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When The Sky Burned
Sige Records // Cassette
2021

I completed this record in the fall of 2020. Much of the western states of the US was ablaze for months. The anxiety of the collective American psyche was ubiquitous, also due to the Presidential elections in November of that year. And When The Sky Burned became an appropriate title given the environmental and political climate of that particular time. But it's also a reference to Zbigniew Karkowski - a very talented artist with whom I had a complicated, if distant relationship.

I had immediately been enamored by Karkowski's work when I heard his track on the This Infernal Love of Life compilation from 1990 and later his work on the 1992 Phauss / Karkowski / Bilting CD for Silent Records (which may have proven to be one of the reasons why I inquired about an internship at Silent in 1993, which in turn led me to move to San Francisco the following year). In 2001 I wrote my first feature for The Wire on John Duncan in which I cited Karkowski as being a collaborator with Duncan alongside Andrew McKenzie / The Hafler Trio. That citation resulted in a drunken invective hurled at me through The Wire, because he took grave offense at being mentioned in the same sentence as McKenzie. At that time, I had no idea that Karkowski and McKenzie had a massive falling out, which resulted in McKenize putting Karkowski in the hospital. I still don't know all those details, and I don't really need to know them. (Sadly enough, a similar citation caused McKenzie to be a complete prick to me as well at a much later time).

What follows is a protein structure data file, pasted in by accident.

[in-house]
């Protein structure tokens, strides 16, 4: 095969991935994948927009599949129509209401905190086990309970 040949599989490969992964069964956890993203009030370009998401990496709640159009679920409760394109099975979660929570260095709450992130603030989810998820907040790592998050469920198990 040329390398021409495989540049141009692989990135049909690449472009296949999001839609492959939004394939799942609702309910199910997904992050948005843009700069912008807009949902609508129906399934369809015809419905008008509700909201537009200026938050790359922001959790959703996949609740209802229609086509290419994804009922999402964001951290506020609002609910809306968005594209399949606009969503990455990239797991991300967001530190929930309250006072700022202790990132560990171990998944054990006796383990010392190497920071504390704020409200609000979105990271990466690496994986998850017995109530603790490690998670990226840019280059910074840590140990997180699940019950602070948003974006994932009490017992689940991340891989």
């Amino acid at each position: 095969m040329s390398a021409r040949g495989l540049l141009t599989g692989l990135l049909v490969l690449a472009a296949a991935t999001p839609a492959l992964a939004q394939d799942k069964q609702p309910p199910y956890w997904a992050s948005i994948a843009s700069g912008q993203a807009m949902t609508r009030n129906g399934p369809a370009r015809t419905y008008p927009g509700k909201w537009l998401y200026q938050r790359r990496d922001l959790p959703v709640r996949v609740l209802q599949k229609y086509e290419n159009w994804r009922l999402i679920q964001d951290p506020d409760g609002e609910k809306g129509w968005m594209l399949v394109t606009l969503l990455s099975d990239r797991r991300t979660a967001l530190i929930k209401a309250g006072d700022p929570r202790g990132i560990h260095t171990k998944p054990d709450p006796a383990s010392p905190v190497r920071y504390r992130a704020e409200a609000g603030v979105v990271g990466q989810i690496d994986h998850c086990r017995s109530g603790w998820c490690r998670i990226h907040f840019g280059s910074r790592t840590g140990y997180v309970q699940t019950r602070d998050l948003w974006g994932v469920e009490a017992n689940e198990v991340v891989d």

Nevertheless, I felt Karkowski's reaction was entirely unfair, given that information was not in the public domain at the time. In any case, I did work with Karkowski a number of times after this through the sound arts organization 23five Incorporated. We published an album of his and brought him out to perform a number of times in the Bay Area. My colleague at 23five Randy Yau had always maintained a good relationship with Karkowski, and that helped smooth at least some things over. Still, I maintained my distance from Karkowski and NEVER drank with him (he was notorious for getting blindingly, angrily drunk and blanking on everything that happened the next day). 

After his death, I most certainly felt a sorrow that the world has lost this artist, but I was also very conflicted as I wish there could have been a conversation about what happened. I don't think he was capable of remorse or reconciliation, but I wonder if I was wrong in that analysis. So this album is a tenuous homage to Karkowki's early works - with the chest, cavity rattling lows and the shrill sustained high frequencies. The title in fact is a direct translation of the opening piece to that aforementioned Silent CD - "Als Der Himmel Brannte." 

But of course, I can never leave anything so static alone, and the heaps of noise, junk, and dissonance were required.

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